Saturday, March 20, 2010
But that night felt a little different. She couldn't say why but she was uneasy. There was a chill in the air but she felt a thin layer of sweat on her skin. A sudden gust of cold wind rushed by and she felt goose pimples all over. At the same moment she heard a lonely, mournful voice of a woman crying piteously. It was the cry of an inconsolable soul in unfathomable suffering. Her feeling of compassion for this pitiful being seemed greater than her fear and she stopped in her tracks and called out, "Whoever you are, what is it under the heavens that is causing you so much suffering? Tell me so I may help you. Otherwise, please don't scare me half to death!"
She had no idea what made her speak in such terms. Those words simply came out of her mouth before she realized what she was saying. But as soon as she uttered those words, her fear left her and the cold air became warm again.
She lingered a moment and listened but couldn't hear or feel anything out of the ordinary. She became aware again of the sounds of the night - the chirping of crickets, and croaking of frogs. There were the familiar shadows of trees and bushes and dark shapes of the houses of her neighbors in the dim light of the moonlit night.
She wiped a tear out of her eye, turned around and walked on home.
Sunday, March 14, 2010
Fortunately, there's still a huge track of mangrove trees beside the Petani river where hundreds of egrets make their nests. At dawn they'd fly off in groups to the padi-fields to forage for food and every evening they make their way home again. It's lovely just looking at them leaving the river at dawn or heading for home at dusk.
Sometimes we get to see them flying in their customary V-Formation. Some of them have probably lost their migratory instincts. They come home late and alone, looking lost, and just heading in the general direction of the river.
Against an evening sky with dashing strokes of brush
The great Artist paints with colored ink and wash
Gentle breezes warmly stroking hair and face
Greeting folks on evening walks keeping healthy pace
In the fading light of yellow and orange hue
To the mangroves where young ones feeding is due
From soggy rice fields to cozy nests for the night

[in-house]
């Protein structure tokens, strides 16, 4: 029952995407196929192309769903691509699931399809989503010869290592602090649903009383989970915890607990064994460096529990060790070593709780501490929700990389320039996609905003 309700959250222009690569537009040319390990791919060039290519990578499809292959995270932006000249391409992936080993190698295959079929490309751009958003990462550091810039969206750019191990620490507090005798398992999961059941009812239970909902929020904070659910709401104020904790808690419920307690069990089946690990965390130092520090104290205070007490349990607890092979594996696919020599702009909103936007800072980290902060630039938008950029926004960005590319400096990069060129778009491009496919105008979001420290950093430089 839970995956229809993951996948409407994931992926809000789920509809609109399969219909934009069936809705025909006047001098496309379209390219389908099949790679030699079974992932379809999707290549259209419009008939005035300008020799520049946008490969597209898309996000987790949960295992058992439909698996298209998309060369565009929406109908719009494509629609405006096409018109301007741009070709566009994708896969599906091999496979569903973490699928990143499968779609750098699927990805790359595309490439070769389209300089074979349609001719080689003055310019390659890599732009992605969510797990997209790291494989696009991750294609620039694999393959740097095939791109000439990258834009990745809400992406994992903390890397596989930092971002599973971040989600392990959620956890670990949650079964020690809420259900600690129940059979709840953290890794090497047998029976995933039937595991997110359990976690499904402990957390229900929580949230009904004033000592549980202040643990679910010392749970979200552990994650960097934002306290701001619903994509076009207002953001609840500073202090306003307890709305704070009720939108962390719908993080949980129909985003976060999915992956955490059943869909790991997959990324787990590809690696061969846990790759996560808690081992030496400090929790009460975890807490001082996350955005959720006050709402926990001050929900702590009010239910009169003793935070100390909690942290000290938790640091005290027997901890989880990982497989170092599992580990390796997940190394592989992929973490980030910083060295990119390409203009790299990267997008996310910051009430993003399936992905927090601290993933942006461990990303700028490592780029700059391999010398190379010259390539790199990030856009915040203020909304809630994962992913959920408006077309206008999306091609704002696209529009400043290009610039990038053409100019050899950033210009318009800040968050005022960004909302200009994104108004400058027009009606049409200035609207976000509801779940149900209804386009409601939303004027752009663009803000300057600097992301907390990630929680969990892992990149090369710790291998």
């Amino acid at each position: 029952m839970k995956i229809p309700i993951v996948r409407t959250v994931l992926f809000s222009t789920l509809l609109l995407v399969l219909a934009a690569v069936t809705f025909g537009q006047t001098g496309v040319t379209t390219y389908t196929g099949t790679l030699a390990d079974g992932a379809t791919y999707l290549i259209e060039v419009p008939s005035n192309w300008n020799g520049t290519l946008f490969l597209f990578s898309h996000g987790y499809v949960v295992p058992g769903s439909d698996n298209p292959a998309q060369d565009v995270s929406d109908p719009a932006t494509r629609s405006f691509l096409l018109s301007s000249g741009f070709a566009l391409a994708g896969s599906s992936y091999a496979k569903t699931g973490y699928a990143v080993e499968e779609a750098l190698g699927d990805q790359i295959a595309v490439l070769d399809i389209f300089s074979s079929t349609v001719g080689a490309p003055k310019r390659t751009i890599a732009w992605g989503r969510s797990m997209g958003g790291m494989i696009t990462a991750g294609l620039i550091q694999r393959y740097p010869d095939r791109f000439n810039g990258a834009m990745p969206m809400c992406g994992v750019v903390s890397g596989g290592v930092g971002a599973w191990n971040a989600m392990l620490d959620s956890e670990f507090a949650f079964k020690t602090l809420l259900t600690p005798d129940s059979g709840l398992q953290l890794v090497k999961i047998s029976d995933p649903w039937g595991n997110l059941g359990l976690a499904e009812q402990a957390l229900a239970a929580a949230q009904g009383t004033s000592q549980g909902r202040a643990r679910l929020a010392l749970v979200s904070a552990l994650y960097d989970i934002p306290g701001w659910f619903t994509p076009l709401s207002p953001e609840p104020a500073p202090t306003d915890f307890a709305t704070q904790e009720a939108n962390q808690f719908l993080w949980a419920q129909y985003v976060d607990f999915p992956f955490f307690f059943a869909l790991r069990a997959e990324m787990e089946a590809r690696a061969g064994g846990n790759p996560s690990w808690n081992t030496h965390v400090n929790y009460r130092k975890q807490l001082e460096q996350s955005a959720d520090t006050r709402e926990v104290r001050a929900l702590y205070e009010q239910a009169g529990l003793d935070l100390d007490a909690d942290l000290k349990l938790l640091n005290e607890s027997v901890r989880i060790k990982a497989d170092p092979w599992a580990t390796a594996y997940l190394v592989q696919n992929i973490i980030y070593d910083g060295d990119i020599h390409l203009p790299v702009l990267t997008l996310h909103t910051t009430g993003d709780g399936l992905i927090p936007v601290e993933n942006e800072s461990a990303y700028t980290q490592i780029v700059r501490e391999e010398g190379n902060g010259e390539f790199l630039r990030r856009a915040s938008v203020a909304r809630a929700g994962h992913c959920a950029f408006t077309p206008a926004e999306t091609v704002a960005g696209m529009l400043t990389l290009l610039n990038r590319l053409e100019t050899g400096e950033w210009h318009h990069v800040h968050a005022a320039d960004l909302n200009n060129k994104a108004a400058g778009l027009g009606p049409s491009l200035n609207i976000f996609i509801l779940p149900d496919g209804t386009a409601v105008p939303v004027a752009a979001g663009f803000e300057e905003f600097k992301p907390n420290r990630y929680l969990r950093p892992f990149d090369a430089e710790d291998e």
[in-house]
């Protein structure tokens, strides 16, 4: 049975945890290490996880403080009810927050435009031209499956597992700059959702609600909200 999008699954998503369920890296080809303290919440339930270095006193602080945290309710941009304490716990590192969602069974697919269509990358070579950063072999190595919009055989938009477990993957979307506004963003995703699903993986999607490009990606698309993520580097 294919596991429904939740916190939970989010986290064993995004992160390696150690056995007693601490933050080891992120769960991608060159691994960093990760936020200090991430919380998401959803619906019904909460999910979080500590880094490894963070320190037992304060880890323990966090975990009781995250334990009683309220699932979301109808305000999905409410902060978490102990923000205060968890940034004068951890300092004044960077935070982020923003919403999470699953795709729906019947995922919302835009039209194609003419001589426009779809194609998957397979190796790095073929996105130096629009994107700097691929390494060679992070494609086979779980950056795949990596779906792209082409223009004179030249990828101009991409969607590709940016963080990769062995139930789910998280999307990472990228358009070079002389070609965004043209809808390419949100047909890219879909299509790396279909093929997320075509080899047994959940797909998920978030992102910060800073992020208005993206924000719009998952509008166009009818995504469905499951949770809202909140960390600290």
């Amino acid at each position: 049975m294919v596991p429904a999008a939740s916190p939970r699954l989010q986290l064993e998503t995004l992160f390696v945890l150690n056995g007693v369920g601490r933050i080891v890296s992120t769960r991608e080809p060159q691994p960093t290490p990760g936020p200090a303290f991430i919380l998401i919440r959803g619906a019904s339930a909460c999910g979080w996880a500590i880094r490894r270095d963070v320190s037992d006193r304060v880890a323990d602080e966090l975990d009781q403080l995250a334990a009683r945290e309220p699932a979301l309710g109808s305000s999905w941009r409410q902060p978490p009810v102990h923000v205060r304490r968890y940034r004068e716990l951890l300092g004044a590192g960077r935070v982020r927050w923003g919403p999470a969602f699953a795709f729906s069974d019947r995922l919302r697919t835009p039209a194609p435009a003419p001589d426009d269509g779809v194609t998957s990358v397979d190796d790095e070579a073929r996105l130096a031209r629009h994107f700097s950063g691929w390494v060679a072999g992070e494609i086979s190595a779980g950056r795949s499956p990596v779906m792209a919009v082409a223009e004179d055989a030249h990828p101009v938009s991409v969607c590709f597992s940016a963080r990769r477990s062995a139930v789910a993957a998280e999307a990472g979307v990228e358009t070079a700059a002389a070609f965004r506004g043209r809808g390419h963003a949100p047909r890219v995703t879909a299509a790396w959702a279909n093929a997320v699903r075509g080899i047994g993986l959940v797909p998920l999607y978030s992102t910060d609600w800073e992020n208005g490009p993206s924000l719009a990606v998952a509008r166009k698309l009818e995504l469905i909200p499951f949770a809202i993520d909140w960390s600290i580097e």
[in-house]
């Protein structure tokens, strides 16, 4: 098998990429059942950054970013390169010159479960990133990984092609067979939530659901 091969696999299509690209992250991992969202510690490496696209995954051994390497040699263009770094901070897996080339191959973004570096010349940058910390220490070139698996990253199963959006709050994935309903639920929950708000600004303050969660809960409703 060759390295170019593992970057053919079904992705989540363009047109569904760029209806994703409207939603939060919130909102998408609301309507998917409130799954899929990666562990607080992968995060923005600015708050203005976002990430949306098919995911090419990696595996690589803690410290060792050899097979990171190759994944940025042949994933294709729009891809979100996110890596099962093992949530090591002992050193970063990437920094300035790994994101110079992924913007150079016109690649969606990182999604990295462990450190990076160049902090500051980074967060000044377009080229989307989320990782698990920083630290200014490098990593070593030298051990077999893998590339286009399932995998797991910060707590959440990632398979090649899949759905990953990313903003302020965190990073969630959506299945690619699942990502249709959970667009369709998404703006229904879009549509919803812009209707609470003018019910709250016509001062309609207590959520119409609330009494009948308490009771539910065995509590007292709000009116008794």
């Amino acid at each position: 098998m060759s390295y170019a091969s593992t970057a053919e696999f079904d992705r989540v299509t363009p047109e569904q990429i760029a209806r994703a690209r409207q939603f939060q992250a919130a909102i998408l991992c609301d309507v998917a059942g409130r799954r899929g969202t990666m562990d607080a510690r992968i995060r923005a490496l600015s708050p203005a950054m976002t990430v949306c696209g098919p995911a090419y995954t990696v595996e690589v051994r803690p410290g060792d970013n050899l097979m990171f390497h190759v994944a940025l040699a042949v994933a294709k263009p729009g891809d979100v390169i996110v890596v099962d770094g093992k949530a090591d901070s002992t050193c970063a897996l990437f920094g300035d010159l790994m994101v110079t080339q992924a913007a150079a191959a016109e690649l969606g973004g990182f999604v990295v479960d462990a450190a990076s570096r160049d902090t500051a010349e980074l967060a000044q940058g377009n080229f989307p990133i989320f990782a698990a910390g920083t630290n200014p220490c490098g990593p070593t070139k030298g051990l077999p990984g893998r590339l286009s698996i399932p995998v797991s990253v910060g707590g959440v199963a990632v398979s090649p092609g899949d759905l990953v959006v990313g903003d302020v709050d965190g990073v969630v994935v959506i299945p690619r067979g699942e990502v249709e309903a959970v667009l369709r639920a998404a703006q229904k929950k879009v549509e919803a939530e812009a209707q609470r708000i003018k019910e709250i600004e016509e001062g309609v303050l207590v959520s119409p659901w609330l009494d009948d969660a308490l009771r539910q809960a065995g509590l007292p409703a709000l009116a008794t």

Straggling egrets on their home bound flight
Each dawn a relentless struggle in search of food
Till dusk a continuous duty to feed their brood
People, environment and nature to blend we must
From birth, nourishment and growth till all turn to dust
Tuesday, March 9, 2010
from the filthiest of the rich to the lowliest of paupers,
the 7 deadly sins has been there and actively treacherous
since man first walked the face of the earth.
It is up to each and his/her set of moral values and priorities to get through all that,
and if luck be with him/her, untainted if possible.
So, pick your priorities right and if you're up to gambling, place your bets.
Just don't wail about your luck if you're caught with your pants down.
Just say sorry to those who got caught in the path of your fall.
Just pick up the pieces and go lick your wounds,
for tomorrow they will find something else to fill those front pages...
Sunday, March 7, 2010
You know you can catch up if you hurry. But no, you're not up to chasing, panting and out of breath and get sneered at. No, it's actually only in your mind. I mean, the sneering part.
But if you don't get rid of that pebble it will start to hurt your foot. Soon you'll get sores, and if you still insist on walking on, your foot will start to swell. Eventually, you'll have to stop because the pain will get unbearable. By then, you may not be able to walk any further.
So it is the same thing with a necessary task which you feel is totally unpleasant. But whatever happens, the job has to be done. If you don't complete and get it over with, it will keep nagging at your conscience.
Mostly another factor is, other people's progress depend on your job input to complete. The project will not get done in time. Eventually your boss will be breathing down your neck. Come what may you'll still have to do it.
Do it now.
He had a long list of experiences setting up factories in China and Taiwan. He could tell the thickness of a piece of paper down to a decimal of an inch just by looking at it. He married a Taiwan lady and eventually settled in Singapore. He was in his late 40s.
We were discussing an additional production line we had just set up and was ready for production. Going through all the equipments wasn't enough for him. He wanted to check the material inventory as well. He was right of course. We couldn't just take things for granted that they'll all be there like clockwork. Someone has to wind up the clock too.
We found that the screws were not in. Those were special screws. Stainless steel. They had to be flown in from the US.
And here's the story he told me that day.
A great general was about to go into a crucial battle. It was one that would decide whether they won or lost the war. He told his men to get ready. They checked all their weapons, supplies, food, equipment and transport. All seemed perfectly organised. All, except one little detail that their stable hand did not mention. A nail was missing from one horse-shoe on the general's horse. He thought little of it. Only one little horse-shoe nail. Beside's the general had several horses he could choose from. But that happened to be the general's best horse.
For crucial battles one always choose the best. It was to involve a lot of hard riding, covering many miles over rough terrain and difficult maneuvers.
In the thick of the battle the general noticed his horse limping. But it was too late. The horse went down taking the general with him.
They lost the battle and they lost the war.